Mysterious rash of defibrillator thefts

I watch the news for cardiac electrophysiology-related stuff, and most of it is press releases from this or that company about their new devices, but this article on theft of “crash cart” defibrillators is one of the more bizarre things I’ve seen. They say that it’s not affecting patient care, as they have more, but what if someone stole one and then a code was called. Someone could go to grab the crash cart only to find it missing (or defibrillator-less).

I figure the thief is either ignorant of the devices’ use and just grabbed them as a target of opportunity, or they have some diabolical plan to shock people. It’s not like other hospitals are going to buy them, and I’m sure the property management departments of the affected hospitals have reported the serial numbers to the police, so there go pawn shops. Can you see the sales pitch on Craigslist — “Slightly used high-voltage defibrillators. Bring your patients out of cardiac arrest! Amuse and kill your friends!”

Here’s hoping that the new year brings an end to this senseless theft.

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One Response to Mysterious rash of defibrillator thefts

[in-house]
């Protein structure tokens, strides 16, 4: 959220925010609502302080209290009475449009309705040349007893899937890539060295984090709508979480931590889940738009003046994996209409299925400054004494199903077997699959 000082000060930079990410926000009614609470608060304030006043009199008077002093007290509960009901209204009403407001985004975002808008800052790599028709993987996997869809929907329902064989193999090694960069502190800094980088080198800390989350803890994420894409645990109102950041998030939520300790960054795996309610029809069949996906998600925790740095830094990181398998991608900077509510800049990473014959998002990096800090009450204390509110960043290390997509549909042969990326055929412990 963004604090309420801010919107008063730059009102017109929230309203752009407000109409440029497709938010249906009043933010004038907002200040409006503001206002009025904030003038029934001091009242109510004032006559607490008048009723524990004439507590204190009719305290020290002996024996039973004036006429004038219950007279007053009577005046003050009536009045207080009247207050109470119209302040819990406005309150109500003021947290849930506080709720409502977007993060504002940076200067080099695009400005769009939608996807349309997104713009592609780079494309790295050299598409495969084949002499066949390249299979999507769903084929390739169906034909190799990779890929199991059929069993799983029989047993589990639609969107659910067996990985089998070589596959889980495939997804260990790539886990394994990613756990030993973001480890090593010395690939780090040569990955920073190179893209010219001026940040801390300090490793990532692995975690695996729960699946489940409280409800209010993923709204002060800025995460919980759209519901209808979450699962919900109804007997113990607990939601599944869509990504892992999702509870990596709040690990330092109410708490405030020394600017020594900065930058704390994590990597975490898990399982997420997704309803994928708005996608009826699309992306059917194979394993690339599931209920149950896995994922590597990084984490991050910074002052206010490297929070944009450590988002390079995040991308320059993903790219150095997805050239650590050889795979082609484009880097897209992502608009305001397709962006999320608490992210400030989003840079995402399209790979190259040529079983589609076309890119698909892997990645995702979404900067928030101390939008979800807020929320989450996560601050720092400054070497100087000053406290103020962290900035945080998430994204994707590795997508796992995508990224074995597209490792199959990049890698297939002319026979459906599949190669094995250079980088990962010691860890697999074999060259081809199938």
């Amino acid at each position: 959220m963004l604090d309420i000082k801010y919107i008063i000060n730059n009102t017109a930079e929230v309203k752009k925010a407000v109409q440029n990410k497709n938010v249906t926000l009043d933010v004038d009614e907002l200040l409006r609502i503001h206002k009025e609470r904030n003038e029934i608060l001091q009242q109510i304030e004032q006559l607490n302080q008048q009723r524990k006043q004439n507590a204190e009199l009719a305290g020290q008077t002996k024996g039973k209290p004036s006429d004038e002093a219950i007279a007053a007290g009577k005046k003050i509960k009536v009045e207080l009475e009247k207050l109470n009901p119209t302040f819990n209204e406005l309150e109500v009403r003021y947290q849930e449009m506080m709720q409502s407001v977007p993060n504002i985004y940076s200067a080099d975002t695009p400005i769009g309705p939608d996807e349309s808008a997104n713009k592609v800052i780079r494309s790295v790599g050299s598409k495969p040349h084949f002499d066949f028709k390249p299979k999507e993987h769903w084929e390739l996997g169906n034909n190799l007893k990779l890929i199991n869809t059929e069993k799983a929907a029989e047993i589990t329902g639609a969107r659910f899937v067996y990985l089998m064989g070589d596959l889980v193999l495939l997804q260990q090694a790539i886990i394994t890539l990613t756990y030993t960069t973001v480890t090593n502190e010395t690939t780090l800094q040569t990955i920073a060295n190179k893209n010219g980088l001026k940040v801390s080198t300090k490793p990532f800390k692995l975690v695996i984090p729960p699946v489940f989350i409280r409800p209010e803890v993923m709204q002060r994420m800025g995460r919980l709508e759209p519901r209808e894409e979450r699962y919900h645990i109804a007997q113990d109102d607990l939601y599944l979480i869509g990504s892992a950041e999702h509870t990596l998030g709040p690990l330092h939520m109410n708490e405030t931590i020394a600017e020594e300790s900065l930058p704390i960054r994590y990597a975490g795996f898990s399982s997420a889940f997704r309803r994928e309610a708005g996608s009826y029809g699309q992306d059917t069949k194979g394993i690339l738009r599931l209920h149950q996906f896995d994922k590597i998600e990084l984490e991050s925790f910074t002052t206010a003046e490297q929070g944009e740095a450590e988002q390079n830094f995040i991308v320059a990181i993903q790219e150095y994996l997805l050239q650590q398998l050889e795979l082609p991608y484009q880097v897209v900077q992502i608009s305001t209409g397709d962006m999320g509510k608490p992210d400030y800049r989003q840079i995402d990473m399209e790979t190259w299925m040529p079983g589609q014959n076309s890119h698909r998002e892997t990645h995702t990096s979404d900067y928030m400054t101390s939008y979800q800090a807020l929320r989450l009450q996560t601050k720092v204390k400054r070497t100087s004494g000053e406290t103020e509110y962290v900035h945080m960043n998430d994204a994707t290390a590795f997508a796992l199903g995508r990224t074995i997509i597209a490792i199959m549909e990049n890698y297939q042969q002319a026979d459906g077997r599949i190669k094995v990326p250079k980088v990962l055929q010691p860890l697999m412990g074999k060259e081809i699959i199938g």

1. Patrick Kerrigan says:

    I am a former detective with the Veterans Administration Police in Chicago. I have been researching stolen medical equipment from hospitals for a number of years. These thefts have been going on for a number of years. In fact hospitals in Florida were hit real hard in 1998. The hottest items are endoscopes, ultrasound equipment such as machines or their individual probes, and heart monitors/defibrillators.

    Also AED’s are becoming a hot item, with at least 81 of them being stolen world wide since 2001. That an approximate number. It appears that some of them are being stolen for their lithium batteries. Lithium is an ingredient in the production of meth.

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